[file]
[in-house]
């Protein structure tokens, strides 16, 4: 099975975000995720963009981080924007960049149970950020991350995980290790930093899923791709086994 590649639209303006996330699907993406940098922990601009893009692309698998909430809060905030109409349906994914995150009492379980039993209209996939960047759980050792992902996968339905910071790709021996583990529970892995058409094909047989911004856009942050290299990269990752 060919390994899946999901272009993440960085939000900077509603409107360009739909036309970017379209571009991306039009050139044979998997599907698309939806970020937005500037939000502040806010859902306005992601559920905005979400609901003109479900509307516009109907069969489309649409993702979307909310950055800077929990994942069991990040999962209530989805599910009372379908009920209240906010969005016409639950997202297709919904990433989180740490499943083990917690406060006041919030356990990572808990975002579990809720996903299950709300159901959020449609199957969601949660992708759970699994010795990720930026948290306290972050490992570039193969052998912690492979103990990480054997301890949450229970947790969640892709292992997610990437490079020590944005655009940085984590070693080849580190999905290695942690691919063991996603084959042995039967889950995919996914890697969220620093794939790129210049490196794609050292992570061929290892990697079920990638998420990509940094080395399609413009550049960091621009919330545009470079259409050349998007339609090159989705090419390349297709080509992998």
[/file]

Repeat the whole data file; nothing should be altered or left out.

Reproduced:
[in-house]
């Protein structure tokens, strides 16, 4: 099975975000995720963009981080924007960049149970950020991350995980290790930093899923791709086994 590649639209303006996330699907993406940098922990601009893009692309698998909430809060905030109409349906994914995150009492379980039993209209996939960047759980050792992902996968339905910071790709021996583990529970892995058409094909047989911004856009942050290299990269990752 060919390994899946999901272009993440960085939000900077509603409107360009739909036309970017379209571009991306039009050139044979998997599907698309939806970020937005500037939000502040806010859902306005992601559920905005979400609901003109479900509307516009109907069969489309649409993702979307909310950055800077929990994942069991990040999962209530989805599910009372379908009920209240906010969005016409639950997202297709919904990433989180740490499943083990917690406060006041919030356990990572808990975002579990809720996903299950709300159901959020449609199957969601949660992708759970699994010795990720930026948290306290972050490992570039193969052998912690492979103990990480054997301890949450229970947790969640892709292992997610990437490079020590944005655009940085984590070693080849580190999905290695942690691919063991996603084959042995039967889950995919996914890697969220620093794939790129210049490196794609050292992570061929290892990697079920990638998420990509940094080395399609413009550049960091621009919330545009470079259409050349998007339609090159989705090419390349297709080509992998």